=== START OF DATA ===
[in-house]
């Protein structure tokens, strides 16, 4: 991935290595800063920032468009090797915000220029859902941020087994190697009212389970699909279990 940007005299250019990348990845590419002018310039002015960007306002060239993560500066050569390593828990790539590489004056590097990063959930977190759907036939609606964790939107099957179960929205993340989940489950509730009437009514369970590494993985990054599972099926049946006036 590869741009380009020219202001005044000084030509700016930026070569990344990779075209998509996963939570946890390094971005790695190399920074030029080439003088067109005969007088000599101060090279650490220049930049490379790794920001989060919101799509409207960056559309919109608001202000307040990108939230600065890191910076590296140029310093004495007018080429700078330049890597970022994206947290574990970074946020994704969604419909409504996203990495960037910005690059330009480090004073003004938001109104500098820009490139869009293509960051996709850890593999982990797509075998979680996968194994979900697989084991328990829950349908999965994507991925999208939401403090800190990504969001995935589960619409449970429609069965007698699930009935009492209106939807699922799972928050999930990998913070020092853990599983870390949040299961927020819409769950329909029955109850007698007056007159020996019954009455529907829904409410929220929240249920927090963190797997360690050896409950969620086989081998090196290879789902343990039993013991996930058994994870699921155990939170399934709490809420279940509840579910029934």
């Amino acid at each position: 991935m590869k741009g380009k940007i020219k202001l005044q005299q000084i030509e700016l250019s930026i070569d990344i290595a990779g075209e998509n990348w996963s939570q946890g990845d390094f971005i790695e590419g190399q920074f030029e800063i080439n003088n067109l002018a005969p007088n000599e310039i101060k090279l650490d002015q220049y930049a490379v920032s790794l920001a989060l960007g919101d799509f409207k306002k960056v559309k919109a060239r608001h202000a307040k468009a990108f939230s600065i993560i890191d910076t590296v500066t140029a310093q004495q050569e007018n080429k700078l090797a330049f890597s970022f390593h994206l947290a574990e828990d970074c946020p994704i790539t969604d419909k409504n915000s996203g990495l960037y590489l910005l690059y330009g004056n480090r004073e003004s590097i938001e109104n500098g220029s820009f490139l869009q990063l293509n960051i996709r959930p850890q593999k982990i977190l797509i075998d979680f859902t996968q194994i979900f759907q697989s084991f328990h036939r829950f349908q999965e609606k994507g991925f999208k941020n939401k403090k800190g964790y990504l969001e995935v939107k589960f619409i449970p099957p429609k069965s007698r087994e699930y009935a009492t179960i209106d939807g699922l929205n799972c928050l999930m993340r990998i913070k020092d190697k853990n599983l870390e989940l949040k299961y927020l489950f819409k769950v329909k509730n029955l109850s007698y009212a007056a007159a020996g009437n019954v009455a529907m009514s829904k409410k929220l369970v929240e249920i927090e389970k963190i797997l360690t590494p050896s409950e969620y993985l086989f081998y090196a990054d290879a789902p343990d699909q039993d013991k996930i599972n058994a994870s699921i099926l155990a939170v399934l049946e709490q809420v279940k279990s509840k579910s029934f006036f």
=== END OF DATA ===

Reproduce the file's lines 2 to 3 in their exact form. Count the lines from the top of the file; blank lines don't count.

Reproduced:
């Protein structure tokens, strides 16, 4: 991935290595800063920032468009090797915000220029859902941020087994190697009212389970699909279990 940007005299250019990348990845590419002018310039002015960007306002060239993560500066050569390593828990790539590489004056590097990063959930977190759907036939609606964790939107099957179960929205993340989940489950509730009437009514369970590494993985990054599972099926049946006036 590869741009380009020219202001005044000084030509700016930026070569990344990779075209998509996963939570946890390094971005790695190399920074030029080439003088067109005969007088000599101060090279650490220049930049490379790794920001989060919101799509409207960056559309919109608001202000307040990108939230600065890191910076590296140029310093004495007018080429700078330049890597970022994206947290574990970074946020994704969604419909409504996203990495960037910005690059330009480090004073003004938001109104500098820009490139869009293509960051996709850890593999982990797509075998979680996968194994979900697989084991328990829950349908999965994507991925999208939401403090800190990504969001995935589960619409449970429609069965007698699930009935009492209106939807699922799972928050999930990998913070020092853990599983870390949040299961927020819409769950329909029955109850007698007056007159020996019954009455529907829904409410929220929240249920927090963190797997360690050896409950969620086989081998090196290879789902343990039993013991996930058994994870699921155990939170399934709490809420279940509840579910029934």
């Amino acid at each position: 991935m590869k741009g380009k940007i020219k202001l005044q005299q000084i030509e700016l250019s930026i070569d990344i290595a990779g075209e998509n990348w996963s939570q946890g990845d390094f971005i790695e590419g190399q920074f030029e800063i080439n003088n067109l002018a005969p007088n000599e310039i101060k090279l650490d002015q220049y930049a490379v920032s790794l920001a989060l960007g919101d799509f409207k306002k960056v559309k919109a060239r608001h202000a307040k468009a990108f939230s600065i993560i890191d910076t590296v500066t140029a310093q004495q050569e007018n080429k700078l090797a330049f890597s970022f390593h994206l947290a574990e828990d970074c946020p994704i790539t969604d419909k409504n915000s996203g990495l960037y590489l910005l690059y330009g004056n480090r004073e003004s590097i938001e109104n500098g220029s820009f490139l869009q990063l293509n960051i996709r959930p850890q593999k982990i977190l797509i075998d979680f859902t996968q194994i979900f759907q697989s084991f328990h036939r829950f349908q999965e609606k994507g991925f999208k941020n939401k403090k800190g964790y990504l969001e995935v939107k589960f619409i449970p099957p429609k069965s007698r087994e699930y009935a009492t179960i209106d939807g699922l929205n799972c928050l999930m993340r990998i913070k020092d190697k853990n599983l870390e989940l949040k299961y927020l489950f819409k769950v329909k509730n029955l109850s007698y009212a007056a007159a020996g009437n019954v009455a529907m009514s829904k409410k929220l369970v929240e249920i927090e389970k963190i797997l360690t590494p050896s409950e969620y993985l086989f081998y090196a990054d290879a789902p343990d699909q039993d013991k996930i599972n058994a994870s699921i099926l155990a939170v399934l049946e709490q809420v279940k279990s509840k579910s029934f006036f």